Class A landlords fearful of putting out the wrong price in the volatile market pulled back
from listing their asking rents. Now with the leasing market returning to approximately normal volumes spurred by
sharply reduced prices, more Class A property owners in Midtown are confident enough
to list their asking rents, Robert Sammons, vice president for research at commercial
services firm Cassidy Turley, said. The firm’s December office report released Monday shows why they are getting more
self-assured. The vacancy rate for Midtown Class A space fell to 10.9 percent in
December, down from 13.9 percent one year earlier, and asking rents were $65.29 per
square foot, up from a recent low of $63.87 per foot in September. (See the full report
after the jump.)… [more]
The office leasing market in Manhattan was mixed last month with a decline in overall vacancy rates that pointed to an improvement but at the same time average asking rents continued to slide lower revealing continued weakness, a new report rele… [more]
Swiss bank UBS is said to be on the hunt for some 800,000 square feet of New York-area office space, making it the largest tenant in the market, Bloomberg reported. UBS already has roughly 5 million square feet in the tri-state area, including offices at 299 Park Avenue and 1285 Avenue of the Americas, Lincoln Harbor in Weehawken, N.J. and a trading complex in Stamford, Conn. Some of the bank’s existing leases are expiring in 2013, though it is unclear which ones, and as such, the bank is beginning to search for offices in new and existing buildings in Manhattan and its outlying areas, according to Kris Kagel, a UBS spokesperson. Sources said UBS had already requested proposals from landlords, but Kagel said a decision likely wouldn’t come for several months. “It would definitely be a boon to the landlord that lands them,” said Robert Sammons, research director for Colliers ABR. “Manhattan rents are at or near their low point. It remains an ideal market for the tenant.” [Bloomberg]
The vacancy rate for Class A office buildings in Manhattan last month reached its highest level since April 1997, according to a new report from commercial services firm Colliers ABR. The report, the first from one of the major firms to be released this month, showed a continued softness in Manhattan office leasing, but noted improvement in some areas, including a small uptick in asking rents in Midtown South. The data showed that the Manhattan Class A vacancy rate reached 12.2 percent in November, the highest since April 1997 when it hit 12.8 percent. For all classes of buildings in Manhattan, the vacancy rate was 15.5 percent, up .1 points from the month before. At the same time, average asking rents fell $0.28 per square foot to $50.63 per foot…. [more]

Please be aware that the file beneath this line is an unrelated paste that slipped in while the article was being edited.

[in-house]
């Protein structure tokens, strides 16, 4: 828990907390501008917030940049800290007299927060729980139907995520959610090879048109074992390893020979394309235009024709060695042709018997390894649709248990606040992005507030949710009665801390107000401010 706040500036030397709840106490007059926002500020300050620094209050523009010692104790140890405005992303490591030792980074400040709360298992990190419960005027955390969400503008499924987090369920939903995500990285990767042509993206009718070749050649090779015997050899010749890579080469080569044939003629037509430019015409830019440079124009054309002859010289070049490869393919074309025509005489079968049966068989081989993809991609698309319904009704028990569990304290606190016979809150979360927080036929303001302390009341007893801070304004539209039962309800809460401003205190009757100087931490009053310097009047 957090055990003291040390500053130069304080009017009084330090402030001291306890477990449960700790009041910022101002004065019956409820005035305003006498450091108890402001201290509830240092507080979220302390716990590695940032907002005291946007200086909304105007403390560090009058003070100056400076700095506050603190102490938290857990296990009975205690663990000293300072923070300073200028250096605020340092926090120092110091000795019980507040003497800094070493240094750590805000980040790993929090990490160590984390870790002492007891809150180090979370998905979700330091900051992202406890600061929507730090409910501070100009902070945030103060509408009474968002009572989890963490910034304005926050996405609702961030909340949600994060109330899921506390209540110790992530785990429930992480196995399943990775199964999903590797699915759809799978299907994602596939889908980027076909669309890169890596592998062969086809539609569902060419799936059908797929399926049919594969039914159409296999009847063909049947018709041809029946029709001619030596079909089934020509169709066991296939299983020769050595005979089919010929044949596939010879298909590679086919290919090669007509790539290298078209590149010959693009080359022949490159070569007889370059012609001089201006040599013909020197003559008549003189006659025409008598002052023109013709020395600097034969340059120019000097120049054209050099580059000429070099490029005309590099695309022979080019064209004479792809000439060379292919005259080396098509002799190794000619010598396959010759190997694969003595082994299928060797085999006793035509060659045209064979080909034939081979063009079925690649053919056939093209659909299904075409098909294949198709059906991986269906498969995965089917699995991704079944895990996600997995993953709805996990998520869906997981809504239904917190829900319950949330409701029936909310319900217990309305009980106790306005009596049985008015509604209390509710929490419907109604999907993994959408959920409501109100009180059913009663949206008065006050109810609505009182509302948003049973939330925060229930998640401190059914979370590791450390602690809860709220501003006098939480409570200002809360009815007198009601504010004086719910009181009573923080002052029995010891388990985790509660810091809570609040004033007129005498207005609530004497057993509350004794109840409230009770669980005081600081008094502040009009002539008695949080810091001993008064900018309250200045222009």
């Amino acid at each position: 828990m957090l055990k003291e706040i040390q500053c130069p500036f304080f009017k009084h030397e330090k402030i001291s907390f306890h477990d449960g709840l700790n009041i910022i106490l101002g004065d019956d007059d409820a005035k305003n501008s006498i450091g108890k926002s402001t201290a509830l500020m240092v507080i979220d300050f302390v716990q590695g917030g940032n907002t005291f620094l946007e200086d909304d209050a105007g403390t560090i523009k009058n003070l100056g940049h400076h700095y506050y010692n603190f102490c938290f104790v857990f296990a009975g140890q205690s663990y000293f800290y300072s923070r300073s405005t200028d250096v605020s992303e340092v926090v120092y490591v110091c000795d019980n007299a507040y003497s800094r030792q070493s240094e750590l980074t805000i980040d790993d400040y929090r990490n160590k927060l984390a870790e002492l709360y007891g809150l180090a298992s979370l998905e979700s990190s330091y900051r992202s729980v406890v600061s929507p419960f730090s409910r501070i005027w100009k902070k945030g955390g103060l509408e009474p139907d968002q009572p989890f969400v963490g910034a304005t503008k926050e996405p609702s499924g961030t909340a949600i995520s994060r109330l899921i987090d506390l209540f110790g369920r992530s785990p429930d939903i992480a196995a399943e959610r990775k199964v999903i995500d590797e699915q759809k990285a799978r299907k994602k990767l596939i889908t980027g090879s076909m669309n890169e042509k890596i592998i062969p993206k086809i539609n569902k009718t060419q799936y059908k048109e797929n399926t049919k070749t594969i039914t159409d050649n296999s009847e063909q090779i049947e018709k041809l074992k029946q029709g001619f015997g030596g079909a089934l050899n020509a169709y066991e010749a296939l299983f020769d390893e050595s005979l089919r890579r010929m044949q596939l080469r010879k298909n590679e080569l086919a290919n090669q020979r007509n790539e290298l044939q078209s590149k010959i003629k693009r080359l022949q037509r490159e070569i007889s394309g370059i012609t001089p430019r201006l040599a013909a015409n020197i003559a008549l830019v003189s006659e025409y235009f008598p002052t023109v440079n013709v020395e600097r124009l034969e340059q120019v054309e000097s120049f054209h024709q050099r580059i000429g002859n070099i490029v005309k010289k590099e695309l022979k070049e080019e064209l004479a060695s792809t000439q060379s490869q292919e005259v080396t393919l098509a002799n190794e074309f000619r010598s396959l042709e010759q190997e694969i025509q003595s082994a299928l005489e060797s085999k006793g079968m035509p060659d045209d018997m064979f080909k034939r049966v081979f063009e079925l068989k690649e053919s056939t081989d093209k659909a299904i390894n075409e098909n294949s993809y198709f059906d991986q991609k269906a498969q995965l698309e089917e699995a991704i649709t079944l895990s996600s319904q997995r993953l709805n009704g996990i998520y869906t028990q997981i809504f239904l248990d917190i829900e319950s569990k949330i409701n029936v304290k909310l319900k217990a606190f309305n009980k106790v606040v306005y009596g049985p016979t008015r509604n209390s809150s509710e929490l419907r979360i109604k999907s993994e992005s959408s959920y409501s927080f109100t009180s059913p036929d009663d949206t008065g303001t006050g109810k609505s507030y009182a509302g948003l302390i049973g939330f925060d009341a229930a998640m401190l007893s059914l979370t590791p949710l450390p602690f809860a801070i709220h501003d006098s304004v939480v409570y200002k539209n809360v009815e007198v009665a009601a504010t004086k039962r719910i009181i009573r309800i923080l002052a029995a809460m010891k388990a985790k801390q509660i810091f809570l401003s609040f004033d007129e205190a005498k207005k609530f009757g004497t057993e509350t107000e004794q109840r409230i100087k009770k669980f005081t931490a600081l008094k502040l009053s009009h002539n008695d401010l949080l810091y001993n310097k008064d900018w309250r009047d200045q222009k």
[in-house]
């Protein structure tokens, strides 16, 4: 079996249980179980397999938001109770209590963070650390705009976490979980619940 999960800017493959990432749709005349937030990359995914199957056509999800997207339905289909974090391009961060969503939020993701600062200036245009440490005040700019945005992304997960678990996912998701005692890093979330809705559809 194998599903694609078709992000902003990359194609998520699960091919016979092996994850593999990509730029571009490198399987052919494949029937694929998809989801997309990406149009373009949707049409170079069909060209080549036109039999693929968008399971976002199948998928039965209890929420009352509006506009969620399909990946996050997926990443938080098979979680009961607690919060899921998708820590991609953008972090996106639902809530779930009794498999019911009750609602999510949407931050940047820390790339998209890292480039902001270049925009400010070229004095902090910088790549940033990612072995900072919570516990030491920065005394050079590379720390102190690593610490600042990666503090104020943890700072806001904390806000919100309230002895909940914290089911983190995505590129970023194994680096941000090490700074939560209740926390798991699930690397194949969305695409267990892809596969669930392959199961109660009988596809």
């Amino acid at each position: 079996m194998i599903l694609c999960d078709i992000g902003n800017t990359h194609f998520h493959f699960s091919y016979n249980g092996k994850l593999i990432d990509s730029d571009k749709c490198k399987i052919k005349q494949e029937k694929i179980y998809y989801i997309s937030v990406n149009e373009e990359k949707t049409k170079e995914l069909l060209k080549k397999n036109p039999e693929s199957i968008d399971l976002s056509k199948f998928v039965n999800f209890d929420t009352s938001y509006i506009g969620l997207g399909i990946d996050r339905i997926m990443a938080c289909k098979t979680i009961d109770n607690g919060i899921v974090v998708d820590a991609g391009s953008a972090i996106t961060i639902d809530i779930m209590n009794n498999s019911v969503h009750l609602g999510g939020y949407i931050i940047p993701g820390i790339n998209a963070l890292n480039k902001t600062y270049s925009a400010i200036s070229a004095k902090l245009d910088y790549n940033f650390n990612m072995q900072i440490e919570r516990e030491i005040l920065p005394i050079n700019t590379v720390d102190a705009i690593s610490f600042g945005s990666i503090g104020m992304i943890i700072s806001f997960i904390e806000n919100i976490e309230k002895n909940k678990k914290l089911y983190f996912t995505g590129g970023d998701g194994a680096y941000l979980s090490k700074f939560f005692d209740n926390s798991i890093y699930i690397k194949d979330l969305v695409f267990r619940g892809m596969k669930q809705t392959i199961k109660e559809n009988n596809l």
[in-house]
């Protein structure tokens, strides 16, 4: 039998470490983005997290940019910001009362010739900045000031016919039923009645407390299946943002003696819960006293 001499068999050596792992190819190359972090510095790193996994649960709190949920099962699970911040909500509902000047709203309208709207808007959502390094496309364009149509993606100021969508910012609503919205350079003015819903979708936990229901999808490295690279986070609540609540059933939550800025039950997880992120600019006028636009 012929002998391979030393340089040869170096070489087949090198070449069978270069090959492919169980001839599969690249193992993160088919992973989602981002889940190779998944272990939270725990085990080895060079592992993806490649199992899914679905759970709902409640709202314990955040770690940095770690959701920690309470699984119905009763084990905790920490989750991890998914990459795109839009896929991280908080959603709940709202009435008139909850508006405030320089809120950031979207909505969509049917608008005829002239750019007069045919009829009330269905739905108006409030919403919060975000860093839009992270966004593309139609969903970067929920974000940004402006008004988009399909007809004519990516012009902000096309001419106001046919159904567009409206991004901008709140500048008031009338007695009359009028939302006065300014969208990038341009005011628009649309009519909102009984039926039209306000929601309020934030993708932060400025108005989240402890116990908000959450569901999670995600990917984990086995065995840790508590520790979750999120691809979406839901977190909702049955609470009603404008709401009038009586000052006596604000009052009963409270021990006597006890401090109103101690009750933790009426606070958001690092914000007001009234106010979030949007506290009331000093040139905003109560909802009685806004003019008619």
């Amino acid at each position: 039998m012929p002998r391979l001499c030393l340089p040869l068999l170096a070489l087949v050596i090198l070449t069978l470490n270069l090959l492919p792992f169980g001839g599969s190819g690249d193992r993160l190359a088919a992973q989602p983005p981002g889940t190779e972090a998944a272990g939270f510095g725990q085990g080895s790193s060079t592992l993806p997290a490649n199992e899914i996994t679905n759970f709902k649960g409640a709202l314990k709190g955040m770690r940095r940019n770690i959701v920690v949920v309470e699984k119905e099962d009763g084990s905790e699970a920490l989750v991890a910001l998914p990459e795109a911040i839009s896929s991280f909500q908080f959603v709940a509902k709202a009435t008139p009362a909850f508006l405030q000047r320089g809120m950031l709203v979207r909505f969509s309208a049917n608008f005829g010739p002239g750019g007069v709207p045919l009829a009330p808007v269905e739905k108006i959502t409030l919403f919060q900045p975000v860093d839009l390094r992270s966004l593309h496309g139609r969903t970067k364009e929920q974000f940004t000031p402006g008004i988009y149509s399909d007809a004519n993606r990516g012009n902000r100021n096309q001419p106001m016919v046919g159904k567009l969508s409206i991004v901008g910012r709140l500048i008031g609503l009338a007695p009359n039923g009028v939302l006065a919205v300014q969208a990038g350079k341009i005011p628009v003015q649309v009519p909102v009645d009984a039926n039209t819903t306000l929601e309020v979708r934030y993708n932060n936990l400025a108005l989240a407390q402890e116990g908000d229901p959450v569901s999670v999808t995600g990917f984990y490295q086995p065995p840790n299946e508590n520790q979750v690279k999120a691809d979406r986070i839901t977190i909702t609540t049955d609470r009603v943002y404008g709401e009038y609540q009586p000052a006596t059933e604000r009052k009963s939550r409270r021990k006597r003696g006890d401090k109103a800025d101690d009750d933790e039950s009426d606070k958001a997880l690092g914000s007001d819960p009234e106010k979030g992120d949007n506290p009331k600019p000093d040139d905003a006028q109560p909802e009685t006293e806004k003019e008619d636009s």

Real estate investor Peter Duncan, who scored a deal on the 49-story Worldwide Plaza building in July, now has the chance to shape the New York commercial real estate market’s investment landscape. Duncan, who is president of George Comfort & Sons, purchased the property at 825 Eighth Avenue for $590 million, roughly a third of what Harry Macklowe paid for it in February 2007. The price means Duncan might be able to lease out the first 14 floors, which stand vacant as the second-largest empty space in the city, for as little as $30 or $40 per square foot, according to Robert Sammons, research director at Colliers ABR. Whereas Midtown office buildings have had a rough year — CB Richard Ellis Group reported that there have been no single leases in the area for more than 250,000 square feet — low prices may hasten leasing activity for the space in Duncan’s building formerly occupied by advertising firm Ogilvy & Mather. That could, in turn, encourage other investors to take on risk in buying up more New York office buildings, said Jim Frederick, also of Colliers.
PricewaterhouseCoopers released a pessimistic report this week on the state of the national commercial real estate market, suggesting that a recovery for the embattled industry may be a long way off. Robert Sammons, research director with Colliers ABR, sat down with Bloomberg to share his more optimistic viewpoint. He argued that the Pricewaterhouse report was too simplistic and that different regions will see commercial real estate recoveries sooner than others. According to Sammons, Manhattan commercial real estate could recover as soon as mid-2010 because of a slowed construction pace in the city and the subsequent drop in inventory…. [more]